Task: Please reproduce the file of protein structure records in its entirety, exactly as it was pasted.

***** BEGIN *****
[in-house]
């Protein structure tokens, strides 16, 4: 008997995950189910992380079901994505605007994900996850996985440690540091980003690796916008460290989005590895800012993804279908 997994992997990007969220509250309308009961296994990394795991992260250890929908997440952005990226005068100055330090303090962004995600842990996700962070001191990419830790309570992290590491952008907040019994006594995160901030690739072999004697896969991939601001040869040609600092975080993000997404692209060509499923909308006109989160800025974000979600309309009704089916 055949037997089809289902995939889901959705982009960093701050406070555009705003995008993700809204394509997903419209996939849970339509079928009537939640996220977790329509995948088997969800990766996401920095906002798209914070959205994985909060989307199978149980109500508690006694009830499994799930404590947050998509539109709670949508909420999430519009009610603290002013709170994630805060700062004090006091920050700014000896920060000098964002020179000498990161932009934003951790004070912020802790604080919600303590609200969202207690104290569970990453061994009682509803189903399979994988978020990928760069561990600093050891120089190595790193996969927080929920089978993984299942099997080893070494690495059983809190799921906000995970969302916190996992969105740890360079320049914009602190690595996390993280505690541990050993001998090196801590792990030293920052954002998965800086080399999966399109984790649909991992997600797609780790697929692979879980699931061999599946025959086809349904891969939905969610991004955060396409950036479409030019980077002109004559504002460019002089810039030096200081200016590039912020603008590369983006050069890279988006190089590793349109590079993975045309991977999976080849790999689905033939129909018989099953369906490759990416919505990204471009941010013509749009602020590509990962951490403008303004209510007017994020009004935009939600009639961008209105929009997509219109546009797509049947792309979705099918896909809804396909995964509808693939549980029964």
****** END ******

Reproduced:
[in-house]
């Protein structure tokens, strides 16, 4: 008997995950189910992380079901994505605007994900996850996985440690540091980003690796916008460290989005590895800012993804279908 997994992997990007969220509250309308009961296994990394795991992260250890929908997440952005990226005068100055330090303090962004995600842990996700962070001191990419830790309570992290590491952008907040019994006594995160901030690739072999004697896969991939601001040869040609600092975080993000997404692209060509499923909308006109989160800025974000979600309309009704089916 055949037997089809289902995939889901959705982009960093701050406070555009705003995008993700809204394509997903419209996939849970339509079928009537939640996220977790329509995948088997969800990766996401920095906002798209914070959205994985909060989307199978149980109500508690006694009830499994799930404590947050998509539109709670949508909420999430519009009610603290002013709170994630805060700062004090006091920050700014000896920060000098964002020179000498990161932009934003951790004070912020802790604080919600303590609200969202207690104290569970990453061994009682509803189903399979994988978020990928760069561990600093050891120089190595790193996969927080929920089978993984299942099997080893070494690495059983809190799921906000995970969302916190996992969105740890360079320049914009602190690595996390993280505690541990050993001998090196801590792990030293920052954002998965800086080399999966399109984790649909991992997600797609780790697929692979879980699931061999599946025959086809349904891969939905969610991004955060396409950036479409030019980077002109004559504002460019002089810039030096200081200016590039912020603008590369983006050069890279988006190089590793349109590079993975045309991977999976080849790999689905033939129909018989099953369906490759990416919505990204471009941010013509749009602020590509990962951490403008303004209510007017994020009004935009939600009639961008209105929009997509219109546009797509049947792309979705099918896909809804396909995964509808693939549980029964």